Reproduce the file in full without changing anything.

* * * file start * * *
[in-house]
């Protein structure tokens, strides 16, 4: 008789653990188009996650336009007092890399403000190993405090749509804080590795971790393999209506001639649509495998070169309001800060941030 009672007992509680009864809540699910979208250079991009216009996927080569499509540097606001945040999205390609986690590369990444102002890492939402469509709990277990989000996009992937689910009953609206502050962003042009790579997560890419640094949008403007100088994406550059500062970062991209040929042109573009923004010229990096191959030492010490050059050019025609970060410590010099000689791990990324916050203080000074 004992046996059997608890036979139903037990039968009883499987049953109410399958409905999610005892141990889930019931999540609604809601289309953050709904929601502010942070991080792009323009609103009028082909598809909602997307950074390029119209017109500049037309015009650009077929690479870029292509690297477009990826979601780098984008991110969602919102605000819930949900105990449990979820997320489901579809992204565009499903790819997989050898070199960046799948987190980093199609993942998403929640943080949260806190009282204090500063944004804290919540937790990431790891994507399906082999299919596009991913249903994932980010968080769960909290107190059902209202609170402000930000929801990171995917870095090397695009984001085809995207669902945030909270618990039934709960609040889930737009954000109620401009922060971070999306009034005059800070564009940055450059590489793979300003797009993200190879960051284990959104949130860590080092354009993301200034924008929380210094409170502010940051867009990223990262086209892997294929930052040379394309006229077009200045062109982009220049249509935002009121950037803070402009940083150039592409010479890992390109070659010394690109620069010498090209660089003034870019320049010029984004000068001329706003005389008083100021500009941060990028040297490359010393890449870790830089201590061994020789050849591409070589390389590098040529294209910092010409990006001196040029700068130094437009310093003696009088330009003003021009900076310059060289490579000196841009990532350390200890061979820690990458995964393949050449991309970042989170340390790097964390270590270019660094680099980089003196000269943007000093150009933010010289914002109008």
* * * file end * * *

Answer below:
[in-house]
């Protein structure tokens, strides 16, 4: 008789653990188009996650336009007092890399403000190993405090749509804080590795971790393999209506001639649509495998070169309001800060941030 009672007992509680009864809540699910979208250079991009216009996927080569499509540097606001945040999205390609986690590369990444102002890492939402469509709990277990989000996009992937689910009953609206502050962003042009790579997560890419640094949008403007100088994406550059500062970062991209040929042109573009923004010229990096191959030492010490050059050019025609970060410590010099000689791990990324916050203080000074 004992046996059997608890036979139903037990039968009883499987049953109410399958409905999610005892141990889930019931999540609604809601289309953050709904929601502010942070991080792009323009609103009028082909598809909602997307950074390029119209017109500049037309015009650009077929690479870029292509690297477009990826979601780098984008991110969602919102605000819930949900105990449990979820997320489901579809992204565009499903790819997989050898070199960046799948987190980093199609993942998403929640943080949260806190009282204090500063944004804290919540937790990431790891994507399906082999299919596009991913249903994932980010968080769960909290107190059902209202609170402000930000929801990171995917870095090397695009984001085809995207669902945030909270618990039934709960609040889930737009954000109620401009922060971070999306009034005059800070564009940055450059590489793979300003797009993200190879960051284990959104949130860590080092354009993301200034924008929380210094409170502010940051867009990223990262086209892997294929930052040379394309006229077009200045062109982009220049249509935002009121950037803070402009940083150039592409010479890992390109070659010394690109620069010498090209660089003034870019320049010029984004000068001329706003005389008083100021500009941060990028040297490359010393890449870790830089201590061994020789050849591409070589390389590098040529294209910092010409990006001196040029700068130094437009310093003696009088330009003003021009900076310059060289490579000196841009990532350390200890061979820690990458995964393949050449991309970042989170340390790097964390270590270019660094680099980089003196000269943007000093150009933010010289914002109008």